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Writing Thank-You Notes After Stillbirth

By Amalah

Two weeks ago and in my 37th week of pregnancy, I gave birth to my stillborn son. There were no medical problems that we know of – his heart just stopped one day. It has been a horrible two weeks, but one bright spot has been the support from our community of family, friends and coworkers. They have sent cards, emails, casseroles, and flowers, cared for my older child, shoveled my driveway – they have been phenomenal.
My question (or at least the one that I hope someone can answer) is about thank you notes. Unlike wedding showers and birthday parties, I’m not feeling eager to write effusive notes to everyone who has reached out to us. I don’t really want to talk about it, and I have no idea what to say. Do you know what the etiquette is for this situation? How little can I get away with? What are they supposed to say? I don’t want to be rude, but social graces are not really the first thing on my mind right now.
-a mom

I am so terribly sorry. So. Terribly, enormously sorry. I…just…gah…awkward hug through laptop screen not finding right words now ever. Sorry.
Whew, okay. Let’s push up our sleeves and move on to the topic at hand: thank you notes after a stillbirth. Are you obligated to send them? No. Not really. I cannot imagine ANYONE ANYWHERE who would possibly judge you or feel slighted if they did not receive a handwritten note. Particularly the sort of people you are describing — the ones who spring into action with food and snow shovels and flowers instead of withdrawing in horror because they just don’t know what to do.
That said, plenty of people do send thank-you notes after a death or funeral. Some people find it to be therapeutic — a written reminder that your son touched lives, even after his ended, and that he was loved. Some people enjoy the repetitive “busy-work” aspect to writing notes and find it helps take their mind elsewhere for an hour or so. Beyond those reasons, friends who send gifts or flowers may be merely concerned that they were delivered properly, and sending a short note might be easier for you than a phone call, where you may actually end up being asked to “talk about it.”
A bereavement thank-you note can be very short, very simple. Sometimes funeral homes will supply pre-printed ones for funeral attendees, and it is perfectly acceptable to send these out without fussing over personalized notes on the back or inside flap. I don’t think anyone would be particularly scandalized if you thanked them via email (though like the phone, the informal nature of email might lead to more in-depth conversations and back-and-forth than you’re up to right now). But even if you are up to NOTHING right now, or six months from now: your friends and family will understand. And anyone who doesn’t is welcome to come over here and walk into my fist. RAWR.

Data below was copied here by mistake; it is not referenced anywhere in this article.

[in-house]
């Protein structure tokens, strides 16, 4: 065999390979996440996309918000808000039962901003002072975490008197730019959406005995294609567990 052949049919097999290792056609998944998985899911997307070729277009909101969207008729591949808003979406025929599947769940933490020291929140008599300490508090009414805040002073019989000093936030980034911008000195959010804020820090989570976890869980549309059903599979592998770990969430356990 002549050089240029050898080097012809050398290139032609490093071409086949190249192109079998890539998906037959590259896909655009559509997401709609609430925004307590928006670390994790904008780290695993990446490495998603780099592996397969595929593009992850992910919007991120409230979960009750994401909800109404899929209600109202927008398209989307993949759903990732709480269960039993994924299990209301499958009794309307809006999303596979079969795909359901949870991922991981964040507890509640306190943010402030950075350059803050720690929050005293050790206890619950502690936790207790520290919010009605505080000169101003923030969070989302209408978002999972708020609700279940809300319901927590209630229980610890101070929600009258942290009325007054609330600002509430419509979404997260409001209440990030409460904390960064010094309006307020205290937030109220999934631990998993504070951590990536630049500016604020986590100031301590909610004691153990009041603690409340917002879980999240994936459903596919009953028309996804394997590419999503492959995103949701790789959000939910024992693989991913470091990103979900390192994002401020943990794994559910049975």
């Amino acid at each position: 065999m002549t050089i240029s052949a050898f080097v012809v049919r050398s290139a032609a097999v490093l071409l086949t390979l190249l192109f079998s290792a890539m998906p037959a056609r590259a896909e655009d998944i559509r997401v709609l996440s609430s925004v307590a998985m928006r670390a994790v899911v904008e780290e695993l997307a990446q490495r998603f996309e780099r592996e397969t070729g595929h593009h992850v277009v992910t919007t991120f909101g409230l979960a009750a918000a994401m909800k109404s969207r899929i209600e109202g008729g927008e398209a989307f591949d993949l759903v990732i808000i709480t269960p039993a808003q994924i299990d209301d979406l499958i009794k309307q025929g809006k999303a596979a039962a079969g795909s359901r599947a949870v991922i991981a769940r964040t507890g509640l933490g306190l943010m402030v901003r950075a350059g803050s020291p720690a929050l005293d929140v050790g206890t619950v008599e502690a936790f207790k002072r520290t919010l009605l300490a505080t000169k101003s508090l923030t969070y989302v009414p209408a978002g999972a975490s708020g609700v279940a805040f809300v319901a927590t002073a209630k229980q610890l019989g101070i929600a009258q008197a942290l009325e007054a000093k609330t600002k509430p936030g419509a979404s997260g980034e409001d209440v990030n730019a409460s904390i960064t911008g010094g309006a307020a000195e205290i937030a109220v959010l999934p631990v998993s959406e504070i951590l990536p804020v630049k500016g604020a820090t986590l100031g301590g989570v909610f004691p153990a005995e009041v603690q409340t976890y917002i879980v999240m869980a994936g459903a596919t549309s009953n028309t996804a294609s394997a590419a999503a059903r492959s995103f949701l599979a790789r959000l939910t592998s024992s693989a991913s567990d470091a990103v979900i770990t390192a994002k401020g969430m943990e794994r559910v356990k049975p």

Some examples, if you do choose to send notes to some people. (And I would narrow down the list to people who sent Things or did Things, like gifts, flowers, food, babysitting, etc. You do not need to respond to every sympathy card or email with a written thank-you note.)
A general, catch-all kind of note can be as simple as the following: Thank you for your thoughtfulness/kindness/understanding. Your generosity/support/concern during this difficult time is greatly appreciated. Pretty much all of those words are interchangeable, to be included or omitted as you see fit.
For gifts, such as flowers or an “in lieu of” donation: Thank you so much for the beautiful flowers/generous donation. Your generosity/thoughtfulness during this difficult time is greatly appreciated. If you’re up for it, you can include something about the flowers or donation being in honor of your son, using his name. This is entirely optional and up to you.
For food, just thank them for the act of giving it. You don’t have to go on and on about how delicious is was or when you ate it blah blah blah: Thank you for taking the time to bring the [name of food] over to the house and for caring about all of us during our grief.
For help, like babysitting, shoveling driveways, running errands, thank them specifically for the action and the generosity/caring behind the action: Thank you so much for [specific help provided]. Words cannot express how helpful and comforting your love and support have been during this difficult time.
Finally: you do not have to do this alone. You can ask for help from friends and family members. You write a couple quick sentences while your friend keeps you company, then she stuffs and addresses the envelopes. And it is perfectly acceptable for a close relative to write bereavement cards on your behalf: On behalf of my sister “a mom,” I am writing to thank you for the beautiful flowers/donation/what-have-you. Your thoughtfulness during this difficult time for our family is greatly appreciated.
And if I may include my own vaguely formal-sounding language here: I truly do wish for healing, happiness and hope for you, as you cope with such a profound, painful loss. For realz.


About the Author

Amy Corbett Storch


Amalah is a pseudonym of Amy Corbett Storch. She is the author of the Advice Smackdown and Bounce Back. You can follow Amy’s daily mothering adventures at Ama...

Amalah is a pseudonym of Amy Corbett Storch. She is the author of the Advice Smackdown and Bounce Back. You can follow Amy’s daily mothering adventures at Amalah. Also, it’s pronounced AIM-ah-lah.

If there is a question you would like answered on the Advice Smackdown, please submit it to

Amy also documented her second pregnancy (with Ezra) in our wildly popular Weekly Pregnancy Calendar, Zero to Forty.

Amy is mother to rising first-grader Noah, preschooler Ezra, and toddler Ike.

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